Archives of Nethys

Pathfinder RPG (1st Edition) Starfinder RPG Pathfinder RPG (2nd Edition)

All Rules | Downtime Rules

Exploring the Galaxy / Exploration System

System Exploration

Source Galaxy Exploration Manual pg. 35
Once you’ve located and successfully traveled to an unfamiliar system, your next step is learning what exactly is in that system—no easy task, considering it may be hundreds of millions of miles across. Entering the system might give you some fundamental information about what’s present there, and you might have learned some particulars already through your initial search. To learn more about an unknown system, many explorers rely on the activities and starship systems detailed below. See pages 394–395 of the Core Rulebook for brief summaries about various types of astronomical objects you might encounter.

Finding Gravity Wells

Source Galaxy Exploration Manual pg. 35
Gravity wells are formed when massive astronomical objects exert significant gravitational pull, such as a star or black hole around which a system’s other astronomical bodies orbit. When you arrive in a system, you can typically discover its primary gravity well very quickly and without the need for skill checks.
You can then attempt to locate other astronomical objects in a system by searching for their telltale gravity wells. The most basic (and time-consuming) method for doing so involves searching the system via a starship’s sensors, using the map star system downtime activity. You can then determine the nature of the astronomical objects you locate (see Analyzing System Data below).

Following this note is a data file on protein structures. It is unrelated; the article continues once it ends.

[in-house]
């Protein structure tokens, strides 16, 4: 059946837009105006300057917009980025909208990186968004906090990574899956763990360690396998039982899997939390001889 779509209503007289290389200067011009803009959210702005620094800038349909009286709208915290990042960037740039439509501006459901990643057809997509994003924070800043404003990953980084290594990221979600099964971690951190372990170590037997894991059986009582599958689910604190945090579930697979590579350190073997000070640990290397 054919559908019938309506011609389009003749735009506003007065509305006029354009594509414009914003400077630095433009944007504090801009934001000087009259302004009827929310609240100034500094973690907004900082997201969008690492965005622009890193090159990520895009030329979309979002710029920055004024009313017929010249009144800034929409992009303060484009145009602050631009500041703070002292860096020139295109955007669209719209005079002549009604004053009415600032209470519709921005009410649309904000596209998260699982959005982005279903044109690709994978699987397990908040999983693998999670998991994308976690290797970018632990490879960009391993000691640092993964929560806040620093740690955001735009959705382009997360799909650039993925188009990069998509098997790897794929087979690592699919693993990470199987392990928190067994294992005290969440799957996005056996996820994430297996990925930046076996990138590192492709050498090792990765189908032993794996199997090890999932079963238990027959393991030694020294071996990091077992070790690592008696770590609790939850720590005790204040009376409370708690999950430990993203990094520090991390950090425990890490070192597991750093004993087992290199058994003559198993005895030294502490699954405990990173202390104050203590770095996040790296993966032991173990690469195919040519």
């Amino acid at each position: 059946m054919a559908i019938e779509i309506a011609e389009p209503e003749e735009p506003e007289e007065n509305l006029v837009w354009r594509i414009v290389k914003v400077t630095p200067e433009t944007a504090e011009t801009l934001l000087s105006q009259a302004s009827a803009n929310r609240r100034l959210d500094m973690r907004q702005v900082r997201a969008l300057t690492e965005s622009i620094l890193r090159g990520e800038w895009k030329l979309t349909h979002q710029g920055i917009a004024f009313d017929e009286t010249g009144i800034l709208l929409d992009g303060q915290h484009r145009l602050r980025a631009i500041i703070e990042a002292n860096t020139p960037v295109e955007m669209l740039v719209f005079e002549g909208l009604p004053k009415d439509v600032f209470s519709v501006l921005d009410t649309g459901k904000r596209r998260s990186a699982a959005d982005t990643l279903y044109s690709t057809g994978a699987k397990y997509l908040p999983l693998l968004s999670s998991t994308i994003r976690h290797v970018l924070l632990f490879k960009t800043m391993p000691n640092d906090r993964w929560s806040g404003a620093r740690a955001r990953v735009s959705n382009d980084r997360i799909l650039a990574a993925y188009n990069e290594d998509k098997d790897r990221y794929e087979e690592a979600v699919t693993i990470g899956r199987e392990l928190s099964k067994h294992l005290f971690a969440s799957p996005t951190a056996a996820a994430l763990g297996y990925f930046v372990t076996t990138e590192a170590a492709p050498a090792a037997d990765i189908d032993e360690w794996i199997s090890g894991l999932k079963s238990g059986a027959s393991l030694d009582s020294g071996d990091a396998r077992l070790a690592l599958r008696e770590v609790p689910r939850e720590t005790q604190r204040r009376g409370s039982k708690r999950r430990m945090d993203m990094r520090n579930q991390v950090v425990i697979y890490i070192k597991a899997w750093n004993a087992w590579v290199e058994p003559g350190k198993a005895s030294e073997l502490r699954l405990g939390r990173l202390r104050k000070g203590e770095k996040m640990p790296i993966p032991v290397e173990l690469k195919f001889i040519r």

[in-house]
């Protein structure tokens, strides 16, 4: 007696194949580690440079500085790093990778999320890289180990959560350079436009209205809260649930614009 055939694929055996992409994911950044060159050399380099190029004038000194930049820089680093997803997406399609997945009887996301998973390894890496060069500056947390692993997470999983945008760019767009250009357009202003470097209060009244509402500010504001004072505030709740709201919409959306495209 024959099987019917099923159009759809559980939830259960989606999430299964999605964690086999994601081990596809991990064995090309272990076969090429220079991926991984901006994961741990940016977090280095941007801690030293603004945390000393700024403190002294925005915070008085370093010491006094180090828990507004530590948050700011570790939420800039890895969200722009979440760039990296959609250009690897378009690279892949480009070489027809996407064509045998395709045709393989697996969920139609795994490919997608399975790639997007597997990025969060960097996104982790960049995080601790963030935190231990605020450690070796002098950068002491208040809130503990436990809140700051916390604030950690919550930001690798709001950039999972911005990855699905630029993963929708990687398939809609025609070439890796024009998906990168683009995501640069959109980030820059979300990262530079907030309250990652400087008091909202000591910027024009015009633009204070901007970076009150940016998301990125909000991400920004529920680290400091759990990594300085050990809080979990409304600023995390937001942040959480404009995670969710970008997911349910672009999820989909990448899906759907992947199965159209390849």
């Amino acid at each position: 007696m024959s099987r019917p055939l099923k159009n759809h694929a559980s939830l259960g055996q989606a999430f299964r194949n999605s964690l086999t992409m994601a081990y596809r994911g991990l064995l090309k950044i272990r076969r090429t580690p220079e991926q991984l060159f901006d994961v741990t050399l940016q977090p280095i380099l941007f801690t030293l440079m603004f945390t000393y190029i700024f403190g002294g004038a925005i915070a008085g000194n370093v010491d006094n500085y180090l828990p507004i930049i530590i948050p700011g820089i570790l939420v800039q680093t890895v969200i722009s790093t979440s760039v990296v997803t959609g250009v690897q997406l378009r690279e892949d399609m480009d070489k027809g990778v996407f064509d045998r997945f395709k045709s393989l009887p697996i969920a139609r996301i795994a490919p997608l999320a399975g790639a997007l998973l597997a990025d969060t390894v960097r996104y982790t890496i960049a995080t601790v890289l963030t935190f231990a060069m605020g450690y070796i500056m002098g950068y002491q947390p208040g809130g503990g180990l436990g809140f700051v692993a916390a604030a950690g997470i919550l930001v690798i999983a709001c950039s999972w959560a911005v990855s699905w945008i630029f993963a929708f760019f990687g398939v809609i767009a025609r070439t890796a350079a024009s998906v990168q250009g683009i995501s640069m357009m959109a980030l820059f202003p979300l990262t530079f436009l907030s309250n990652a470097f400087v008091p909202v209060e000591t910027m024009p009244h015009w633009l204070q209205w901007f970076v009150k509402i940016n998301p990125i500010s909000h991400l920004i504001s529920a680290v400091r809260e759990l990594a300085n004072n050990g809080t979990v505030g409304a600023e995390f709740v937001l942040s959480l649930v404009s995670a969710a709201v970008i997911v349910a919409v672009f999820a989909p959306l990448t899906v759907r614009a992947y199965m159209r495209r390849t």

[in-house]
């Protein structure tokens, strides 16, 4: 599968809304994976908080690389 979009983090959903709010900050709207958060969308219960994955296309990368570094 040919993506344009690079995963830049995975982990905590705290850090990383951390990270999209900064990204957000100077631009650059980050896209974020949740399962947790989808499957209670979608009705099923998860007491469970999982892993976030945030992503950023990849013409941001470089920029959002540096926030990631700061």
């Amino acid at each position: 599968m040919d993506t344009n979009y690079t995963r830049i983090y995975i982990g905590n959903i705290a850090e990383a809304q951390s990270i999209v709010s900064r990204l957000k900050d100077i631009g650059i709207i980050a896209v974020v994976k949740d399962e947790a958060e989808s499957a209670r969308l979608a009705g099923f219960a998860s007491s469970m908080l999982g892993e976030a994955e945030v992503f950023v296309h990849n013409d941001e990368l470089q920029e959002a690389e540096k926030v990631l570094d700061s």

Due to the massive sizes of star systems and the relatively small size of even the largest planets and other bodies, finding all of a system’s gravity wells and corresponding worlds takes time. Traveling via starship to an identified astronomical object works as traveling in-system, taking 1d6+2 days.

Starship Systems

Source Galaxy Exploration Manual pg. 35
There are widely available starship systems that can speed up the time it takes to map a star system. This tech include very long‑range system-wide sensors that, while not useful in combat, can quickly scan a star system and produce a general map as well as sensor drones that you can deploy throughout a system. Such drones are slower but more affordable than system-wide sensors.

Analyzing System Data

Source Galaxy Exploration Manual pg. 35
After pinpointing a system’s gravity wells, you may want to determine exactly what kind of astronomical object lies at the heart of each well, especially before investing the time it takes to travel to one. This requires further analysis of the data.
To analyze gravity well data and identify the type of astronomical object at its heart, you must first have pinpointed the gravity well, whether by successfully completing the map star system downtime activity, analyzing sensor drone data, or coming into possession of the necessary information some other way. Then you can perform the Celestial Analysis downtime activity.